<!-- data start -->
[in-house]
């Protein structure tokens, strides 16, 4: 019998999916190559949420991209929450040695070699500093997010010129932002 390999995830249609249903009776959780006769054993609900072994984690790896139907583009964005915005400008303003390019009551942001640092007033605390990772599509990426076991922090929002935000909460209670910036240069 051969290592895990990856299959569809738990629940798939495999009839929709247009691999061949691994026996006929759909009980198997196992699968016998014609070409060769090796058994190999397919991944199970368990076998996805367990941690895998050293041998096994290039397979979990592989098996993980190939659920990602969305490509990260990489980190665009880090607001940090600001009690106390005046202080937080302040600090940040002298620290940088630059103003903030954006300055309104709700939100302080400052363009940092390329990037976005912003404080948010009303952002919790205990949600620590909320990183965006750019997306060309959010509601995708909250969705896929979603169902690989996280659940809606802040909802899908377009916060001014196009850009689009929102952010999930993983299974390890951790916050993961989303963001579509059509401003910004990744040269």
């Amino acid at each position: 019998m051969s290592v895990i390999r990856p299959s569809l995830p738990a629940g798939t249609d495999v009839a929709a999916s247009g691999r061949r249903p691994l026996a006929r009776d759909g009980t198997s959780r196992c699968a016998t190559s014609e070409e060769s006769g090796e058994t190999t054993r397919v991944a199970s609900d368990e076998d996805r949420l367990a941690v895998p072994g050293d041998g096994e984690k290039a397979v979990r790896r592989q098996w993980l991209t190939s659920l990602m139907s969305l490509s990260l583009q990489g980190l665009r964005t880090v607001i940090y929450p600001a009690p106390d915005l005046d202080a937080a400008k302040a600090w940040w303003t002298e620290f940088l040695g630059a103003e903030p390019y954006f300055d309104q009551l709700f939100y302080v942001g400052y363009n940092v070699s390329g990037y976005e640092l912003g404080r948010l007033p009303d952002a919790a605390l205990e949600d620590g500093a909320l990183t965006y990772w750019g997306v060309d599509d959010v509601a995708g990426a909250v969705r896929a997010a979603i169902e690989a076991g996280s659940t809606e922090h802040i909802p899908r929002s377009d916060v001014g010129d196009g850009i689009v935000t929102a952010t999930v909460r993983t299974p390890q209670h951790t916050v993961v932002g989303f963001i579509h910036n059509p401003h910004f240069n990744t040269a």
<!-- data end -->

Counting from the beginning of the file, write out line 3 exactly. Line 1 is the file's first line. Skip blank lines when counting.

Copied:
């Amino acid at each position: 019998m051969s290592v895990i390999r990856p299959s569809l995830p738990a629940g798939t249609d495999v009839a929709a999916s247009g691999r061949r249903p691994l026996a006929r009776d759909g009980t198997s959780r196992c699968a016998t190559s014609e070409e060769s006769g090796e058994t190999t054993r397919v991944a199970s609900d368990e076998d996805r949420l367990a941690v895998p072994g050293d041998g096994e984690k290039a397979v979990r790896r592989q098996w993980l991209t190939s659920l990602m139907s969305l490509s990260l583009q990489g980190l665009r964005t880090v607001i940090y929450p600001a009690p106390d915005l005046d202080a937080a400008k302040a600090w940040w303003t002298e620290f940088l040695g630059a103003e903030p390019y954006f300055d309104q009551l709700f939100y302080v942001g400052y363009n940092v070699s390329g990037y976005e640092l912003g404080r948010l007033p009303d952002a919790a605390l205990e949600d620590g500093a909320l990183t965006y990772w750019g997306v060309d599509d959010v509601a995708g990426a909250v969705r896929a997010a979603i169902e690989a076991g996280s659940t809606e922090h802040i909802p899908r929002s377009d916060v001014g010129d196009g850009i689009v935000t929102a952010t999930v909460r993983t299974p390890q209670h951790t916050v993961v932002g989303f963001i579509h910036n059509p401003h910004f240069n990744t040269a």